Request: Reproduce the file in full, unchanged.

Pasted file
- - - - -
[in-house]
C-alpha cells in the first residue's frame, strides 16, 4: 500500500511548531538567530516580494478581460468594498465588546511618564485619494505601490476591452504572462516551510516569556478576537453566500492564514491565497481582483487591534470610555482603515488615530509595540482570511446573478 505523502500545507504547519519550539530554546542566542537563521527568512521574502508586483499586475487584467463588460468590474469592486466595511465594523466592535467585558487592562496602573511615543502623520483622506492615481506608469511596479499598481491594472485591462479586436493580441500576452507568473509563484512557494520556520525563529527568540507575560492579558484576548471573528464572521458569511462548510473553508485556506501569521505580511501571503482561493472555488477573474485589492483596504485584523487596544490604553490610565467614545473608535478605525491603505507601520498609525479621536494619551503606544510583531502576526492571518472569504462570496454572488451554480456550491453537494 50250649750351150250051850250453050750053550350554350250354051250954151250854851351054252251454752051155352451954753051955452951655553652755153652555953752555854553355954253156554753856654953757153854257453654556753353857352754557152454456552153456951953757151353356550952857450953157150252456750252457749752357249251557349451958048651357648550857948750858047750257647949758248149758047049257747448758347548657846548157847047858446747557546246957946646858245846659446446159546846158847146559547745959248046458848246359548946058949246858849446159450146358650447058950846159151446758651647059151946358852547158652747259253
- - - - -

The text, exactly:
[in-house]
C-alpha cells in the first residue's frame, strides 16, 4: 500500500511548531538567530516580494478581460468594498465588546511618564485619494505601490476591452504572462516551510516569556478576537453566500492564514491565497481582483487591534470610555482603515488615530509595540482570511446573478 505523502500545507504547519519550539530554546542566542537563521527568512521574502508586483499586475487584467463588460468590474469592486466595511465594523466592535467585558487592562496602573511615543502623520483622506492615481506608469511596479499598481491594472485591462479586436493580441500576452507568473509563484512557494520556520525563529527568540507575560492579558484576548471573528464572521458569511462548510473553508485556506501569521505580511501571503482561493472555488477573474485589492483596504485584523487596544490604553490610565467614545473608535478605525491603505507601520498609525479621536494619551503606544510583531502576526492571518472569504462570496454572488451554480456550491453537494 50250649750351150250051850250453050750053550350554350250354051250954151250854851351054252251454752051155352451954753051955452951655553652755153652555953752555854553355954253156554753856654953757153854257453654556753353857352754557152454456552153456951953757151353356550952857450953157150252456750252457749752357249251557349451958048651357648550857948750858047750257647949758248149758047049257747448758347548657846548157847047858446747557546246957946646858245846659446446159546846158847146559547745959248046458848246359548946058949246858849446159450146358650447058950846159151446758651647059151946358852547158652747259253